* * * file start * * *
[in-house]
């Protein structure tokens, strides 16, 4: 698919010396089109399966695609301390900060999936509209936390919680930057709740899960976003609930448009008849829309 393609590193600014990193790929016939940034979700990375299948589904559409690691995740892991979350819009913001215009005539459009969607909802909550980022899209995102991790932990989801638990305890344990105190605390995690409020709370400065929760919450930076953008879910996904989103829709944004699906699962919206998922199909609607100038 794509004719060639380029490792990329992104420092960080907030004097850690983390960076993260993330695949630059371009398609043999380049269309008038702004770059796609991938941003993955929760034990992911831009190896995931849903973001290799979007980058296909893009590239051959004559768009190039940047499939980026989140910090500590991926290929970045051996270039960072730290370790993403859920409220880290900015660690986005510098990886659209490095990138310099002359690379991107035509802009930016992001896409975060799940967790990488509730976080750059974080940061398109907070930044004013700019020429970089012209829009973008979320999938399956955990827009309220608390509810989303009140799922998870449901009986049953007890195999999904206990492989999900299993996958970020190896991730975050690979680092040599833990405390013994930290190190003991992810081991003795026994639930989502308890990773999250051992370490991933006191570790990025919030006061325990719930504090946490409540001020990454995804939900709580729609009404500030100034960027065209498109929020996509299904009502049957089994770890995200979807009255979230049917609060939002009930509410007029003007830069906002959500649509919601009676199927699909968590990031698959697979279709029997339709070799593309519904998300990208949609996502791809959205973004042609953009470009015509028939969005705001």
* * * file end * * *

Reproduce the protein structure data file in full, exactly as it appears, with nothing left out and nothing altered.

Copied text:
[in-house]
């Protein structure tokens, strides 16, 4: 698919010396089109399966695609301390900060999936509209936390919680930057709740899960976003609930448009008849829309 393609590193600014990193790929016939940034979700990375299948589904559409690691995740892991979350819009913001215009005539459009969607909802909550980022899209995102991790932990989801638990305890344990105190605390995690409020709370400065929760919450930076953008879910996904989103829709944004699906699962919206998922199909609607100038 794509004719060639380029490792990329992104420092960080907030004097850690983390960076993260993330695949630059371009398609043999380049269309008038702004770059796609991938941003993955929760034990992911831009190896995931849903973001290799979007980058296909893009590239051959004559768009190039940047499939980026989140910090500590991926290929970045051996270039960072730290370790993403859920409220880290900015660690986005510098990886659209490095990138310099002359690379991107035509802009930016992001896409975060799940967790990488509730976080750059974080940061398109907070930044004013700019020429970089012209829009973008979320999938399956955990827009309220608390509810989303009140799922998870449901009986049953007890195999999904206990492989999900299993996958970020190896991730975050690979680092040599833990405390013994930290190190003991992810081991003795026994639930989502308890990773999250051992370490991933006191570790990025919030006061325990719930504090946490409540001020990454995804939900709580729609009404500030100034960027065209498109929020996509299904009502049957089994770890995200979807009255979230049917609060939002009930509410007029003007830069906002959500649509919601009676199927699909968590990031698959697979279709029997339709070799593309519904998300990208949609996502791809959205973004042609953009470009015509028939969005705001």